The relationship between chlorophyllous spores and mycorrhizal associations in ferns: Evidence from an evolutionary approach
Mellado-Mansilla, Daniela et al. (2022), The relationship between chlorophyllous spores and mycorrhizal associations in ferns: Evidence from an evolutionary approach , Dryad, Dataset, https://doi.org/10.5061/dryad.bnzs7h4cr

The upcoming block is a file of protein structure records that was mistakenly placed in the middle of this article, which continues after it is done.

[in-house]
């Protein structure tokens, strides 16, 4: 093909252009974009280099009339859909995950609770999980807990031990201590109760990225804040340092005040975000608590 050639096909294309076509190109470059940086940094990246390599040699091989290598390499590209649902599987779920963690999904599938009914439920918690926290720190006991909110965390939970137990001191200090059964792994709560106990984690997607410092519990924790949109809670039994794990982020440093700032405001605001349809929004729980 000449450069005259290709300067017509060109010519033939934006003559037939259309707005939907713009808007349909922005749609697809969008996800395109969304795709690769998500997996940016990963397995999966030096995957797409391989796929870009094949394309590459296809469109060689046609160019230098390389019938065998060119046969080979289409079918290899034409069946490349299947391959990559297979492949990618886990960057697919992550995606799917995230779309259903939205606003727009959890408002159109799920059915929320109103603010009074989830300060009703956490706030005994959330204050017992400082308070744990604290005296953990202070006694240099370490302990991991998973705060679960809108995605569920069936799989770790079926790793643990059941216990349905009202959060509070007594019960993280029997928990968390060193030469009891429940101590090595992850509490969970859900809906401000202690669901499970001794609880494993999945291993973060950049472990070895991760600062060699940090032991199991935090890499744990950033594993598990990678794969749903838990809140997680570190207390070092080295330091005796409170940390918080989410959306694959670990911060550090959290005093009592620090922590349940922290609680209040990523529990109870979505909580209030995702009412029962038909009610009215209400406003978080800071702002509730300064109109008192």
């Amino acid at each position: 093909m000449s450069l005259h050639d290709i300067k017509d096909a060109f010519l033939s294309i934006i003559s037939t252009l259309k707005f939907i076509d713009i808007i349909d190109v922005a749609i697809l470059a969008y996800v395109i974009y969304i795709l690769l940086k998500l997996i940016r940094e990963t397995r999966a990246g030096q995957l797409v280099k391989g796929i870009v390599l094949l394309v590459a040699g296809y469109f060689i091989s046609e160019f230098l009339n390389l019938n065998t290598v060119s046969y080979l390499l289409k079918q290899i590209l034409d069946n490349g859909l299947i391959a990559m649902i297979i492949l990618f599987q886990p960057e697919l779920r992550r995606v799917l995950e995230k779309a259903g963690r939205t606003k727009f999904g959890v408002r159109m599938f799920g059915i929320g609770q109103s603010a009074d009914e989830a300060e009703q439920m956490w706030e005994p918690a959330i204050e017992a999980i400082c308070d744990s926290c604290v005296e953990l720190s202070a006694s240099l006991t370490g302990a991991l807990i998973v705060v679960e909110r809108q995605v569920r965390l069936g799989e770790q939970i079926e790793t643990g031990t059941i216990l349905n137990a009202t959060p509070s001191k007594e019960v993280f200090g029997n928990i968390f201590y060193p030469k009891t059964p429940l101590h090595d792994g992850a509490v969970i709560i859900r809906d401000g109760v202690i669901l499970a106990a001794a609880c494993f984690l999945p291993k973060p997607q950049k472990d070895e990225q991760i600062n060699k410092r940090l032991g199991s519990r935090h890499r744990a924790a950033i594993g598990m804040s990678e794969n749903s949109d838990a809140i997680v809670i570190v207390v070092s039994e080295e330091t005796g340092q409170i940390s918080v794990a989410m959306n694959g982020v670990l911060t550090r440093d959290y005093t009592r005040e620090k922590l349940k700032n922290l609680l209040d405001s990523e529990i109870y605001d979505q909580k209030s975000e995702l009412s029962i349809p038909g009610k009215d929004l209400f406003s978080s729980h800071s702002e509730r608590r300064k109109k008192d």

Approximately 14% of all fern species have physiologically active chlorophyllous spores that are much more short-lived than the usual and dormant achlorophyllous spores. Most chlorophyllous-spored species (70%) are epiphytes, and these account for almost 37% of all epiphytic ferns. Chlorophyllous-spored ferns are also overrepresented among species in habitats with waterlogged soils, of which nearly 60% have chlorophyllous spores. Ferns in these disparate habitat types are also united by a low incidence of mycorrhizal associations. We, therefore, hypothesize that autotrophic chlorophyllous spores represent an adaptation of ferns to habitats with scarce mycorrhizal associations. We evaluated the evolution of chlorophyllous spores and mycorrhizal associations in ferns and their relation to habitat type using phylogenetic comparative methods. We found that chlorophyllous spores and the absence of mycorrhizal associations are strongly associated with epiphytic and waterlogged habitats. Transition rates to epiphytic and waterlogged habitats are 200-fold higher in species with chlorophyllous spores compared to achlorophyllous lineages. Spore type and mycorrhizal associations appear to play important roles in the radiation of ferns into different habitat types. Future work should focus on clarifying the functional significance of these associations.